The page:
Sidney Poitier, the Bahamian-American barrier-breaking actor, film director, activist, and producer, died at 94. The icon’s death was confirmed by Fred Mitchell, the Minister of Foreign Affairs of the Bahamas, according to Eyewitness News Bahamas
Poitier held both U.S. and Bahamian citizenship and began his entertainment journey in the 1940s. Poitier has been credited for breaking Hollywood racial barriers by leading the way as a first Black actor to land film roles and star in them with white actors. Additionally, Poitier opened the door for Black actors to find acceptance playing diverse roles, which defied stereotypes through his path to lead and entertain. The performer who “became the first Black actor to win a Best Actor Academy Award, for “Lilies of the Field” (1963),” poignantly depicted “faith and magnanimity,” Indie Wire reported.
Poitier’s tough climb to make performance strides did not prevent him from positively impacting the entertainment industry through taking a leadership role, too. The icon’s directorial opener began with the Western “Buck and the Preacher” (1972), according to CBS News. He later received an honorary Oscar “in recognition of his remarkable accomplishments as an artist and as a human,” per the news report.
During Poitier’s long journey, he knew that film roles helped to shape perceptions of Blackness. He courageously stood up for what he could change, despite initial hurdles, such as navigating through limited abilities to work on his own terms. Poitier’s early career was tied to American Negro Theater but he evolved as a visionary who eventually inspired future actors and their opportunities. He also contributed to changing the face of entertainment and how the public could see Blacks portrayed on big screens.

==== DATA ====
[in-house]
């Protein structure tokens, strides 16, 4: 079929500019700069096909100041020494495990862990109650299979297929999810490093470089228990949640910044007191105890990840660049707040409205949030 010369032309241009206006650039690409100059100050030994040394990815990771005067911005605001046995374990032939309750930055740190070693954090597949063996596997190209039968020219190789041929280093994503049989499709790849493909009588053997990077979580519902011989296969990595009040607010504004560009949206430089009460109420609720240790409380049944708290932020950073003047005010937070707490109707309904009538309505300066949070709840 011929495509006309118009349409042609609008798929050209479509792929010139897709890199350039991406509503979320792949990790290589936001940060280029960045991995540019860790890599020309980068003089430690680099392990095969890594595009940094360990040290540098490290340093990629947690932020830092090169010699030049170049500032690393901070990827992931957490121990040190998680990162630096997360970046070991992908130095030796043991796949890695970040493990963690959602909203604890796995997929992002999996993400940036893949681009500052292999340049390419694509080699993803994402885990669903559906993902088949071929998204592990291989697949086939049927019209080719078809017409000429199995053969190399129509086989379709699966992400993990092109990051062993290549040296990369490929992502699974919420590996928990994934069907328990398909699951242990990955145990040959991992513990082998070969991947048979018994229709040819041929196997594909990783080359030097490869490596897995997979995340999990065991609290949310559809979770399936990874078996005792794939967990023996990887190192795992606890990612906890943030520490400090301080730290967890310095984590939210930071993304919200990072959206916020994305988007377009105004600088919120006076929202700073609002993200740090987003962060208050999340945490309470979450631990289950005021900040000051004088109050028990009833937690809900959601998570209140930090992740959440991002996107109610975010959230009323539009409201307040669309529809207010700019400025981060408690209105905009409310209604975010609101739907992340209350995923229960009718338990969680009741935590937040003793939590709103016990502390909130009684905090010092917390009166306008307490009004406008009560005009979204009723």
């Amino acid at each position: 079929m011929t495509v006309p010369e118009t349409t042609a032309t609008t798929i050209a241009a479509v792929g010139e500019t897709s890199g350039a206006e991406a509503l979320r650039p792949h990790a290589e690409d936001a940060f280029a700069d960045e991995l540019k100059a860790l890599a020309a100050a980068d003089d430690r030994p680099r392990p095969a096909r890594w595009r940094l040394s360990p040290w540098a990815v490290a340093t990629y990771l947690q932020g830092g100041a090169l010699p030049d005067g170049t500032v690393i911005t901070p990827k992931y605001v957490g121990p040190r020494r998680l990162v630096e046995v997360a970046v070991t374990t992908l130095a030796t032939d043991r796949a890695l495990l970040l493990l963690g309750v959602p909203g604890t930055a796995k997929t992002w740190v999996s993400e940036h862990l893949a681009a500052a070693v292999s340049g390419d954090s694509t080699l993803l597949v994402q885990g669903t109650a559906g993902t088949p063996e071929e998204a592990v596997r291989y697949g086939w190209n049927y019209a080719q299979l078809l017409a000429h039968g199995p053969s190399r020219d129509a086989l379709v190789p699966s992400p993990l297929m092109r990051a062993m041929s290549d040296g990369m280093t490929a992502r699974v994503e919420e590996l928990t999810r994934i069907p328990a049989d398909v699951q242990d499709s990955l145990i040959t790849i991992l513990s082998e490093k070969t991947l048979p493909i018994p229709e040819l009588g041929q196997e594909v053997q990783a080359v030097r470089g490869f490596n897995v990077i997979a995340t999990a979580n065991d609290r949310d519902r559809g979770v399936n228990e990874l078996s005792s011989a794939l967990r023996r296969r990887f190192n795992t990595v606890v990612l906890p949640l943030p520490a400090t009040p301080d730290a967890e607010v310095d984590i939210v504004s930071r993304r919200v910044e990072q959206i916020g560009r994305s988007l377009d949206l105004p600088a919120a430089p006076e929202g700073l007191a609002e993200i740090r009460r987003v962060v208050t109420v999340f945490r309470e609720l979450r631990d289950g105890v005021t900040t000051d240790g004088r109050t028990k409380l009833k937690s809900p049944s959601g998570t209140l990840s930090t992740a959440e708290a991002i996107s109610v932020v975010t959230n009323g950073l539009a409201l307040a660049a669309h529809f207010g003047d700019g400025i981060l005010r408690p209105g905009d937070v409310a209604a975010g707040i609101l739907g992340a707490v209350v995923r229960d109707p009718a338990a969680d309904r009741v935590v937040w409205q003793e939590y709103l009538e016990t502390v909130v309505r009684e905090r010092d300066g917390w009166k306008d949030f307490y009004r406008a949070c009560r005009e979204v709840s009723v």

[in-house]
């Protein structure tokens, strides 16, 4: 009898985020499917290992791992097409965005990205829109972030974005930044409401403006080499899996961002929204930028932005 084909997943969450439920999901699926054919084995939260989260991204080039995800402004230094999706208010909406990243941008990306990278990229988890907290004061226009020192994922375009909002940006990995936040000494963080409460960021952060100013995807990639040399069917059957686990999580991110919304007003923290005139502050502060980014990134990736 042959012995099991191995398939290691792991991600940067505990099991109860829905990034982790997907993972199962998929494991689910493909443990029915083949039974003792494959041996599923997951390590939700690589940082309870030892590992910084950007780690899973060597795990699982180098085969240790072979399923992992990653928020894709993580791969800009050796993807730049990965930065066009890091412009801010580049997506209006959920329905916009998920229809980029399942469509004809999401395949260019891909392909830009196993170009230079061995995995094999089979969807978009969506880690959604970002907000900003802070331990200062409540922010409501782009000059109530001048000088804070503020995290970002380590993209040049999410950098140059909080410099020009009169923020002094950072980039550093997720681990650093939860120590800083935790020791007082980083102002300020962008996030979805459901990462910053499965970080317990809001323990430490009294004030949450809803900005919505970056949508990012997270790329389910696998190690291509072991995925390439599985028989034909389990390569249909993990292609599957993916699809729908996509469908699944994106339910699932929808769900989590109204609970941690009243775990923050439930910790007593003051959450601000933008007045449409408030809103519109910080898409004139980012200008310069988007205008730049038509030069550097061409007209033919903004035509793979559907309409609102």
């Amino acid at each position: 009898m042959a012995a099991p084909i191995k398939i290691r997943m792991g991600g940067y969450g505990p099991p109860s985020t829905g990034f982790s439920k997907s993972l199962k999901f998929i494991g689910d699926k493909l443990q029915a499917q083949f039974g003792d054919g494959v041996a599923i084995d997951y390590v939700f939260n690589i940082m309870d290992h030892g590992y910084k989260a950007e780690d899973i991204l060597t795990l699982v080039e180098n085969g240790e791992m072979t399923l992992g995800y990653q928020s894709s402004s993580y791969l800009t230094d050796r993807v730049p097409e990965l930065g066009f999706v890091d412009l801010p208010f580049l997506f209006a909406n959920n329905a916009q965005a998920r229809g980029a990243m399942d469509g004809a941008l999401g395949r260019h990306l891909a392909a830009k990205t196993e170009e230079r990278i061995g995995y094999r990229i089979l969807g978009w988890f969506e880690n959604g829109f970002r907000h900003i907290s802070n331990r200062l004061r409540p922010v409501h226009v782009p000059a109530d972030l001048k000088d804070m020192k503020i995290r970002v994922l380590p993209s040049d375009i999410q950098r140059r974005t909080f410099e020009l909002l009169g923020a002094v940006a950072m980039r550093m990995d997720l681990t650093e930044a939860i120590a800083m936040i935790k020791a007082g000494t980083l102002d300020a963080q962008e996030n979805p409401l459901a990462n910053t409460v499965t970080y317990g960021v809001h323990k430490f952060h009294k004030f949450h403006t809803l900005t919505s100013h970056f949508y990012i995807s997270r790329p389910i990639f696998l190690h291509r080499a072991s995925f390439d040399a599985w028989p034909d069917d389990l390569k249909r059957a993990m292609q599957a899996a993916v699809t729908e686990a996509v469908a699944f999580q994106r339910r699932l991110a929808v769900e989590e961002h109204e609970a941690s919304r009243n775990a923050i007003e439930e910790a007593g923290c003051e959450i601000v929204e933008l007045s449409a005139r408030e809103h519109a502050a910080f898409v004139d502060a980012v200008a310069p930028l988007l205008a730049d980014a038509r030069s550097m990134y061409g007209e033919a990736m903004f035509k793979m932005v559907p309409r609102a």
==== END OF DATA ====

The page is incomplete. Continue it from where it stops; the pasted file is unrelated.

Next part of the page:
“I was not in control of the kinds of films I would be offered, but I was totally in control of the kinds of films I would do. So, I came to the mix with that power— the power to say, ‘No, I will not do that.’ I did that from the beginning. Back then, Hollywood was a place in which there had never been a To Sir, With Love, The Defiant Ones, In the Heat of the Night or Guess Who’s Coming to Dinner,” Poitier told all Oprah during an interview.